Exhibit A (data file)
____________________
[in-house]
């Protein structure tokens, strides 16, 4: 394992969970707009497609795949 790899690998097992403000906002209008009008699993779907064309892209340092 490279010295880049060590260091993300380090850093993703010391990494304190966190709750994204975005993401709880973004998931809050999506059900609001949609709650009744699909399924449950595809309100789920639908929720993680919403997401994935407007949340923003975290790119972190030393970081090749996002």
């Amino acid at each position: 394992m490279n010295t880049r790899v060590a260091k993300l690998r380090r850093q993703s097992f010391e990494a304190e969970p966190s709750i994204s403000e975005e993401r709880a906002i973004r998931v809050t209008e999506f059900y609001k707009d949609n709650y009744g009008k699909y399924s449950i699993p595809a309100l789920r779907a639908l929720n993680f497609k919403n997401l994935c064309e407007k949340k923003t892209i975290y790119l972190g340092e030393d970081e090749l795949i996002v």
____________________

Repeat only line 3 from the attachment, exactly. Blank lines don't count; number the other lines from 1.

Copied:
């Amino acid at each position: 394992m490279n010295t880049r790899v060590a260091k993300l690998r380090r850093q993703s097992f010391e990494a304190e969970p966190s709750i994204s403000e975005e993401r709880a906002i973004r998931v809050t209008e999506f059900y609001k707009d949609n709650y009744g009008k699909y399924s449950i699993p595809a309100l789920r779907a639908l929720n993680f497609k919403n997401l994935c064309e407007k949340k923003t892209i975290y790119l972190g340092e030393d970081e090749l795949i996002v």